They can also fix the clearance issues - if you believe there is one. On the S65 and S85, I previously used the "mixed set", which combines the standard sized ACL shells with their extra clearance sized HX shells.
On my new engine, I documented a new mix of ACL shells that I will shortly introduced. They were 3rd party measured to achieve the exact clearances over the Genuine BMW units.
Please, don't call your shop to pull your current ACL bearings, it doesn't make your current ACL bearings installation troublesome. This is about removing an extra layer of uncertainty to rod bearing service by eliminating any tolerances during ACL's manufacturing process.
I will go into further details in an entry specific to the new ACL measured bearings shortly.
The shells were all clipped into the lower connecting rod.
See the tab? It aligns the shell, this is important.
Rod bearings never look pristine, it's part of the manufacturing, and most recent measurement process. Be worried if tabs are broken or there is visibly gouges. Scratches are not gouges.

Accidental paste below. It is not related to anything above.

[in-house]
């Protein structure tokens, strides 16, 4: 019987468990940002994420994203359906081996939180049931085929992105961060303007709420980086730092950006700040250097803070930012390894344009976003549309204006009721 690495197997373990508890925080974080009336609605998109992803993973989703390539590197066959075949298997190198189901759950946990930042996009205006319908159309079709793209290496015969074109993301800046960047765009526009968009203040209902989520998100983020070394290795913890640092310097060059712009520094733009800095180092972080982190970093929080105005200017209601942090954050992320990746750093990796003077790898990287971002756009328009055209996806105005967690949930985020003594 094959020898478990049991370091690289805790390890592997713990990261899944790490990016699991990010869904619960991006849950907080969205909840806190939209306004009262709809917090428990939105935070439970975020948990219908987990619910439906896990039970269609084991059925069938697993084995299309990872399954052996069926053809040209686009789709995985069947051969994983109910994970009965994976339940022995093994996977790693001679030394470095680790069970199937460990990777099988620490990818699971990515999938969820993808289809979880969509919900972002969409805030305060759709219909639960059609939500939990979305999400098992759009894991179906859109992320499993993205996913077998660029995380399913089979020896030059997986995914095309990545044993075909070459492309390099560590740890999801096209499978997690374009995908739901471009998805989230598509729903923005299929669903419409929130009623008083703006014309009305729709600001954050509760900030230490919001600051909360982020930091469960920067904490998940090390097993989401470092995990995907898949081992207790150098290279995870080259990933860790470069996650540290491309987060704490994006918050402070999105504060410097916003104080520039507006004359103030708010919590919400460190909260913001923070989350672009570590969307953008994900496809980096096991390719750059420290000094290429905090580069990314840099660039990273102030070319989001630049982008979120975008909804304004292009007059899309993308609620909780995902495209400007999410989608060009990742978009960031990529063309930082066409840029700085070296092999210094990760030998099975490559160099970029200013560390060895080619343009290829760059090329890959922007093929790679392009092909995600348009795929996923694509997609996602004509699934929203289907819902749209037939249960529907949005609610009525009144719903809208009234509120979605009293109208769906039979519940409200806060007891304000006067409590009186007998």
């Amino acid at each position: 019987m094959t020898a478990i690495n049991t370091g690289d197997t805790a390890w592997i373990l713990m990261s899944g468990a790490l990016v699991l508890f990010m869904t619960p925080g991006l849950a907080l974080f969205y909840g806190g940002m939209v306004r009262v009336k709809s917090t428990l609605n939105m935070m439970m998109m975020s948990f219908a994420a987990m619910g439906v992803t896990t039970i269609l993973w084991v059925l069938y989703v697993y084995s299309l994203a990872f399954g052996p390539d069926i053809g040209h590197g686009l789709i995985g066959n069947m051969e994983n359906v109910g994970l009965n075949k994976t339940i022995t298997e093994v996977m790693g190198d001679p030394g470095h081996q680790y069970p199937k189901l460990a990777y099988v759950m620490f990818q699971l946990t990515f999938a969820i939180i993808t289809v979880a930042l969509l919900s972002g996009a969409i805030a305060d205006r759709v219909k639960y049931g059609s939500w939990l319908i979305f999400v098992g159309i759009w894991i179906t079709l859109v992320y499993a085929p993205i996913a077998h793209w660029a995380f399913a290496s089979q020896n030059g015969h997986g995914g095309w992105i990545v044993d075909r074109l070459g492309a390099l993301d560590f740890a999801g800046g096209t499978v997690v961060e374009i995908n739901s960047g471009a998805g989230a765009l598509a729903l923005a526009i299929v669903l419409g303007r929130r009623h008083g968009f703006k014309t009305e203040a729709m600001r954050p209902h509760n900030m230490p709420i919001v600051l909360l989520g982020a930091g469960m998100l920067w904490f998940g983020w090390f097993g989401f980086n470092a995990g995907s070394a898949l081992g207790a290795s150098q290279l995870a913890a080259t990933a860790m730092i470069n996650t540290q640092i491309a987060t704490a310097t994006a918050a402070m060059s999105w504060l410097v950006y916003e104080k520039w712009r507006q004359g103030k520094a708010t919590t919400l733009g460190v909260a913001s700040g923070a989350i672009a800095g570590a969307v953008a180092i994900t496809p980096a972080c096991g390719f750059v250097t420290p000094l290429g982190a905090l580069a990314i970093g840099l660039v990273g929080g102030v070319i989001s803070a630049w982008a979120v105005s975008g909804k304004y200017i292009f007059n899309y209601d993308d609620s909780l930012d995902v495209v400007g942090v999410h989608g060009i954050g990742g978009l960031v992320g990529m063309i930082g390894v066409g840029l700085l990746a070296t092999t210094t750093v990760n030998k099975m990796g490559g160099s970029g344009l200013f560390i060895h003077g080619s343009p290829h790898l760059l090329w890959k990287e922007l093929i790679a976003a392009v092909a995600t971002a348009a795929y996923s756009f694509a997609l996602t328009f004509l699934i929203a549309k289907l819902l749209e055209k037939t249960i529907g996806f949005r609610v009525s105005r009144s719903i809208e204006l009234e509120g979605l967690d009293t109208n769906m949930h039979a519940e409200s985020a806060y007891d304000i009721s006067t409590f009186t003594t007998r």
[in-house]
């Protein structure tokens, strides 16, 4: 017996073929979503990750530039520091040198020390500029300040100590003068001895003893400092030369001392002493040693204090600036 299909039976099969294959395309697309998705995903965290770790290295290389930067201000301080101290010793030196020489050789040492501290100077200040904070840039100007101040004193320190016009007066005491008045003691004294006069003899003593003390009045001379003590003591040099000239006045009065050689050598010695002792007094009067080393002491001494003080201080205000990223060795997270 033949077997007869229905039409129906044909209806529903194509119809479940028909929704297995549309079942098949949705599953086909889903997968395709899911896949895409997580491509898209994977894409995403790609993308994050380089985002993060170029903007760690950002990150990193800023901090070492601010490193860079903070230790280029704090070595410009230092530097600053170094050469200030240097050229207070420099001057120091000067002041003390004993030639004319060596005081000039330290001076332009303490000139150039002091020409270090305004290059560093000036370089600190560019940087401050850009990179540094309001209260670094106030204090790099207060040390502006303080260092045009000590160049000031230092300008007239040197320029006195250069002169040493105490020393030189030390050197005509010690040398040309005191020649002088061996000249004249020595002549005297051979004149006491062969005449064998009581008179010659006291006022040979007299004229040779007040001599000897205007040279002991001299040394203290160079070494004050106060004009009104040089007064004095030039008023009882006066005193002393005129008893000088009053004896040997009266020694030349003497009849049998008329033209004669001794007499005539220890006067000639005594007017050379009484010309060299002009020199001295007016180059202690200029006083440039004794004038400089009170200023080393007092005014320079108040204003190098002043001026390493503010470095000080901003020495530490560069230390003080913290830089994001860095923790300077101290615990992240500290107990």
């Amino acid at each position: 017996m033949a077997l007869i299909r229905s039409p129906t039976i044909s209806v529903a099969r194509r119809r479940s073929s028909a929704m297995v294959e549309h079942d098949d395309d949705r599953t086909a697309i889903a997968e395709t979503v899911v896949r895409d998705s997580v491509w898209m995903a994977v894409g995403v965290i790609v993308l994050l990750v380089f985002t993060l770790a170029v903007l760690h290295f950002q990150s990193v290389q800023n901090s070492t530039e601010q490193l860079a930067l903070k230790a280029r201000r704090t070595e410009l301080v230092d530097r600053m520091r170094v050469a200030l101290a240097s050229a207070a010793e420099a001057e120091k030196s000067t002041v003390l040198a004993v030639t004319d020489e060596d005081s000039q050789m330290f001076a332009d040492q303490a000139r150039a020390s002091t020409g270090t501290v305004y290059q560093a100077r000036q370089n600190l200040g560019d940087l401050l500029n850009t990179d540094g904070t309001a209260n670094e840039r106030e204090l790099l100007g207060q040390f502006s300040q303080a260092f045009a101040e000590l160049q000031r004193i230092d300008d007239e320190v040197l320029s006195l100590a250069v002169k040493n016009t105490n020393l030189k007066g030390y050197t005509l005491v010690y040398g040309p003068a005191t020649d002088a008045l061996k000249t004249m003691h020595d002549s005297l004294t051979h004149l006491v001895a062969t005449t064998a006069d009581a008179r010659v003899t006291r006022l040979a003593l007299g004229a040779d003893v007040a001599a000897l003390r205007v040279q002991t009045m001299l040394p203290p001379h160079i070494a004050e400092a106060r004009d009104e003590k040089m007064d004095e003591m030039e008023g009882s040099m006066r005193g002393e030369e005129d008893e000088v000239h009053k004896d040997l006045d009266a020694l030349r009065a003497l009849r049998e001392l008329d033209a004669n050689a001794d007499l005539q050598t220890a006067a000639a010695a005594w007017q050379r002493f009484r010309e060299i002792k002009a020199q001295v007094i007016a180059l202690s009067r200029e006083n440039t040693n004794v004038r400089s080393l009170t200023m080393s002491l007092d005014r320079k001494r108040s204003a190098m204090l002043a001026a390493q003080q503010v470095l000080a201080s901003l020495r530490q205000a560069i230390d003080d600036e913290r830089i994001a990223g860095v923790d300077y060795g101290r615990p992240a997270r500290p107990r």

The upper connecting rod also has the tab, with the engine upside down - Phil had to reset instincts on how to insert the shells.
A few French swears (tabarnacle!) were emitted.
Still, it was pretty straight forward for Phil. He's performed 100 + of these services on S65s and S85s.
Phil doesn't like using assembly lube, and he doesn't, period. Instead, he lubes the shells with 10W60 oil. He feels assembly lube is best used on dry engines that have never ran: they need the extra protection during the start up phase.
The rod bolts were hand tightened, and fully torqued to spec.
With every torque spec achieved, the main oil pump and its tubing were refitted. The pan was left off as we would need to set the VANOS oil pump backlash later on.
With the basics out of the way, it was time to tackle the main event.
Up next: we remove the OEM camshafts, its valvetrain and fit the Schricks.
We'll chat springs, seals, seats, retainers, collets and more.